Table 2. Summary of Tools for Classroom Performance Assessment by Least- to Most-focused on Quality
A creative hybrid assessment tool may be designed when an assessment would benefit from the flexibility of a detailed grading list and clear descriptions of the expected quality of work at several levels of performance. For instance, an assessment may have a point system for completion of objective features and a one or two category analytic rubric which describes how to successfully meet the quality expectations.
Regardless of the assessment tool, the instructor can support learning outcomes by incorporating assessment practices which engage the learner (Brown & Harris, 2013). The underlying belief is that assessments can be learning tools in addition to measuring tools (Gezer-Templeton et al., 2017). First, learning outcomes are improved when the connection between the assessment and the learning objectives is more transparent and explicit to the learners. Second, learners need support in understanding how to be successful, which can be accomplished with the assessment tool or with a combination of the assessment tool and assessment practice, such as using exemplars to illustrate how to be successful. Third, the assessment should provide learners with clear feedback of the gap between their work and the stated expectations. This goal can be accomplished with the combination of the assessment tool showing the results of the assessment and assessment practice giving feedback and the opportunity to reflect. The feedback comments and the reflection should be specific and focused on how the learners can meet the learning objectives. As shown in Table 3, any concerns about each of these assessment practices can be resolved by intentionally guiding the learners to use the practice effectively, rather than expecting the learners to know how to successfully use exemplars, feedback, and reflections independently.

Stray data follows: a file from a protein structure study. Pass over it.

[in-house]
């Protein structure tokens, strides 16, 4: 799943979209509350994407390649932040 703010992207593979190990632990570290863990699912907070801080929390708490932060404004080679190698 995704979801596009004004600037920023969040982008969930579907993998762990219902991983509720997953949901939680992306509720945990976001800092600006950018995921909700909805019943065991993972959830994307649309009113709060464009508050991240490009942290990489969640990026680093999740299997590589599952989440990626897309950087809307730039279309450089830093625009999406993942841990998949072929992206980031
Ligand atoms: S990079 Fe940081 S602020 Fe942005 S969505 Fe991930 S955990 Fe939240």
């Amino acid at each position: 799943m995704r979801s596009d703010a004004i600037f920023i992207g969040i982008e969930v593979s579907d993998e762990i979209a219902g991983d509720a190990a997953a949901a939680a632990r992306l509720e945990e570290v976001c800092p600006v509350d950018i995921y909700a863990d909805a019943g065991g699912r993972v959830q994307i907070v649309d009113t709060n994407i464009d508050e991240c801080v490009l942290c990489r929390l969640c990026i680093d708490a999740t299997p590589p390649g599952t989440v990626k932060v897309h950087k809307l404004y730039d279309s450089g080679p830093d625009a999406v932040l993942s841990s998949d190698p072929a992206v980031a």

Table 3. Summary of Assessment Practices for the Classroom
|Tool||Benefits||Concerns and Resolution|
Classroom assessment is a frequent and an on-going part of the teaching process, particularly in language learning. Every assessment should provide learners with explicit expectations, details of how to be successful, and feedback about strengths and weaknesses. The assessment tool does not have to provide all these beneficial consequences, however, because that attempt can result in an overwhelming and unwieldy classroom assessment tool. Additionally, learners should be engaged as partners in their own learning during the assessment process which facilitates robust learning. With several tools in their assessment toolkit, instructors can pair the right assessment tool with beneficial assessment practice to clarify the success criteria and provide sufficient feedback.
 Since the format (no continuum of descriptors) and the purpose of a single point rubric (formative not grading) differs from an analytic rubric, this term seems like a possible source of confusion. [back to article]
About the Author
Mary Lou Vercellotti is an Associate Professor of Applied Linguistics at Ball State University. Dr. Vercellotti earned her PhD at the University of Pittsburgh. Her research interests include L2 language development as measured by language performance, prompt effects, assessment, English language pedagogy, professional development for teachers, and the Scholarship of Teaching and Learning.
Acknowledgement: The author wishes to thank Taylor Lutz, Dawn E. McCormick, TESL-EJ editor Kent Hill, and three anonymous reviewers for their helpful feedback on a previous version of this article.